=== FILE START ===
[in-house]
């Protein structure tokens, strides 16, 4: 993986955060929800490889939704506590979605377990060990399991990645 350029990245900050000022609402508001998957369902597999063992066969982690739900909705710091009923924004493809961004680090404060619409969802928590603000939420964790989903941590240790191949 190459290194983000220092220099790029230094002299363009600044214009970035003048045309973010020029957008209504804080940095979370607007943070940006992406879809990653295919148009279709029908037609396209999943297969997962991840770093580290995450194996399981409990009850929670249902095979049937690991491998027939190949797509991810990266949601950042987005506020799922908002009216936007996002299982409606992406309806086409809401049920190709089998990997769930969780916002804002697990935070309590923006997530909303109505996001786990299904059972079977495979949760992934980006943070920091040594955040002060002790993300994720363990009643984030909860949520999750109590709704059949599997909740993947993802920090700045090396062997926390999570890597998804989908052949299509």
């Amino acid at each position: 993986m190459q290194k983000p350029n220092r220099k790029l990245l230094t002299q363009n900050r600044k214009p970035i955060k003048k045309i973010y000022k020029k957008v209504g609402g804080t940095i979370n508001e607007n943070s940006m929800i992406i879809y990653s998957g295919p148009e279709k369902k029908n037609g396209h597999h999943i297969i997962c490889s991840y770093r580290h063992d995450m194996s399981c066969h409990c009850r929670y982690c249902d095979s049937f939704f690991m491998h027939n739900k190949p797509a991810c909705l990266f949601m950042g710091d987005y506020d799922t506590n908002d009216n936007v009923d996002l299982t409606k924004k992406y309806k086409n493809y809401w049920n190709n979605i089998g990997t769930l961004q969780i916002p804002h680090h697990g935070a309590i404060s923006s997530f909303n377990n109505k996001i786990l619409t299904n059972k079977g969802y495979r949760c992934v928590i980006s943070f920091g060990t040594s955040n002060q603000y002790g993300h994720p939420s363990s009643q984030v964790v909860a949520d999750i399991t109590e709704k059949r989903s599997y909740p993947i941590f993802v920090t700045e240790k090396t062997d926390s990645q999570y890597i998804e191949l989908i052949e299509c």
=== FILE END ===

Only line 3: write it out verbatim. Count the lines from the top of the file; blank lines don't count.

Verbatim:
């Amino acid at each position: 993986m190459q290194k983000p350029n220092r220099k790029l990245l230094t002299q363009n900050r600044k214009p970035i955060k003048k045309i973010y000022k020029k957008v209504g609402g804080t940095i979370n508001e607007n943070s940006m929800i992406i879809y990653s998957g295919p148009e279709k369902k029908n037609g396209h597999h999943i297969i997962c490889s991840y770093r580290h063992d995450m194996s399981c066969h409990c009850r929670y982690c249902d095979s049937f939704f690991m491998h027939n739900k190949p797509a991810c909705l990266f949601m950042g710091d987005y506020d799922t506590n908002d009216n936007v009923d996002l299982t409606k924004k992406y309806k086409n493809y809401w049920n190709n979605i089998g990997t769930l961004q969780i916002p804002h680090h697990g935070a309590i404060s923006s997530f909303n377990n109505k996001i786990l619409t299904n059972k079977g969802y495979r949760c992934v928590i980006s943070f920091g060990t040594s955040n002060q603000y002790g993300h994720p939420s363990s009643q984030v964790v909860a949520d999750i399991t109590e709704k059949r989903s599997y909740p993947i941590f993802v920090t700045e240790k090396t062997d926390s990645q999570y890597i998804e191949l989908i052949e299509c």